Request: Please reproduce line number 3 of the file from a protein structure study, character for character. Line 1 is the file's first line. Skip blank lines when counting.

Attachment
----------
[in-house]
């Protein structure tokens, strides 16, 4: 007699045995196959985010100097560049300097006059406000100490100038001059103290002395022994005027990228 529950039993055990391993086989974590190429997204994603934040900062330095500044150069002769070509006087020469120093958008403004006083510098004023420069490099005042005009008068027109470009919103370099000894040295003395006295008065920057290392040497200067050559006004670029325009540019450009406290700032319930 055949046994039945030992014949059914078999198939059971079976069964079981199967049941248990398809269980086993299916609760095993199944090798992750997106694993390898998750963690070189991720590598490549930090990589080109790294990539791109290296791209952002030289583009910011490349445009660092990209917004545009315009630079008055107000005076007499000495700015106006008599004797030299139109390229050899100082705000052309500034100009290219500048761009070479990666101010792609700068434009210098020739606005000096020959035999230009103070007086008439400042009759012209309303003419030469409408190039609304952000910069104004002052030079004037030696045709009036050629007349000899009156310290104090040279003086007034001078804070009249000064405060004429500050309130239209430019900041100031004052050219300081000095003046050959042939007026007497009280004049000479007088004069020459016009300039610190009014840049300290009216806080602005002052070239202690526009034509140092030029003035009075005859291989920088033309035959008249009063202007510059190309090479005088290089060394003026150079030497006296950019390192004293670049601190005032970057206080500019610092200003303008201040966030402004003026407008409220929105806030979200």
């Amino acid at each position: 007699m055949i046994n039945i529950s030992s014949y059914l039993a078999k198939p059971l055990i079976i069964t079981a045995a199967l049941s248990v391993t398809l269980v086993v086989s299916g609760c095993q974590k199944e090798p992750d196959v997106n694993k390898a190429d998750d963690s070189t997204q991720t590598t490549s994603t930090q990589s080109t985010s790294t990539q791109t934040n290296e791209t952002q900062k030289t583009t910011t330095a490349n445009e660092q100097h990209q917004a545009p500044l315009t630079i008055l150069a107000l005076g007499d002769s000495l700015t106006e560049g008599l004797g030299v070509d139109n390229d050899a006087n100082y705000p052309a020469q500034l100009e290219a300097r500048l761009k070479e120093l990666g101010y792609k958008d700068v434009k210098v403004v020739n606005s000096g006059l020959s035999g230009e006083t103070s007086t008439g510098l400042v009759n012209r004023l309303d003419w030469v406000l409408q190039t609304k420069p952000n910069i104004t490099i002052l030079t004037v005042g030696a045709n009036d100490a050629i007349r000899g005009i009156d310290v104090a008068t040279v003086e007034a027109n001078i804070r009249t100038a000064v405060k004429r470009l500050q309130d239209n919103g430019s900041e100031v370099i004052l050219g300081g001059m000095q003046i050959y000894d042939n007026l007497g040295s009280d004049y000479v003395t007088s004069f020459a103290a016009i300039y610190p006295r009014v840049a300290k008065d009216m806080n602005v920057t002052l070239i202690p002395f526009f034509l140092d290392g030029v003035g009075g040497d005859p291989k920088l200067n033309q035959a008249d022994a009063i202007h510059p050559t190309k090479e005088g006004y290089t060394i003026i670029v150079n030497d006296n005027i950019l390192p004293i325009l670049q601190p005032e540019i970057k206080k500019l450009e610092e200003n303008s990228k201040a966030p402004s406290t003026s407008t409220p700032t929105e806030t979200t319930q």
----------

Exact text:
């Amino acid at each position: 007699m055949i046994n039945i529950s030992s014949y059914l039993a078999k198939p059971l055990i079976i069964t079981a045995a199967l049941s248990v391993t398809l269980v086993v086989s299916g609760c095993q974590k199944e090798p992750d196959v997106n694993k390898a190429d998750d963690s070189t997204q991720t590598t490549s994603t930090q990589s080109t985010s790294t990539q791109t934040n290296e791209t952002q900062k030289t583009t910011t330095a490349n445009e660092q100097h990209q917004a545009p500044l315009t630079i008055l150069a107000l005076g007499d002769s000495l700015t106006e560049g008599l004797g030299v070509d139109n390229d050899a006087n100082y705000p052309a020469q500034l100009e290219a300097r500048l761009k070479e120093l990666g101010y792609k958008d700068v434009k210098v403004v020739n606005s000096g006059l020959s035999g230009e006083t103070s007086t008439g510098l400042v009759n012209r004023l309303d003419w030469v406000l409408q190039t609304k420069p952000n910069i104004t490099i002052l030079t004037v005042g030696a045709n009036d100490a050629i007349r000899g005009i009156d310290v104090a008068t040279v003086e007034a027109n001078i804070r009249t100038a000064v405060k004429r470009l500050q309130d239209n919103g430019s900041e100031v370099i004052l050219g300081g001059m000095q003046i050959y000894d042939n007026l007497g040295s009280d004049y000479v003395t007088s004069f020459a103290a016009i300039y610190p006295r009014v840049a300290k008065d009216m806080n602005v920057t002052l070239i202690p002395f526009f034509l140092d290392g030029v003035g009075g040497d005859p291989k920088l200067n033309q035959a008249d022994a009063i202007h510059p050559t190309k090479e005088g006004y290089t060394i003026i670029v150079n030497d006296n005027i950019l390192p004293i325009l670049q601190p005032e540019i970057k206080k500019l450009e610092e200003n303008s990228k201040a966030p402004s406290t003026s407008t409220p700032t929105e806030t979200t319930q």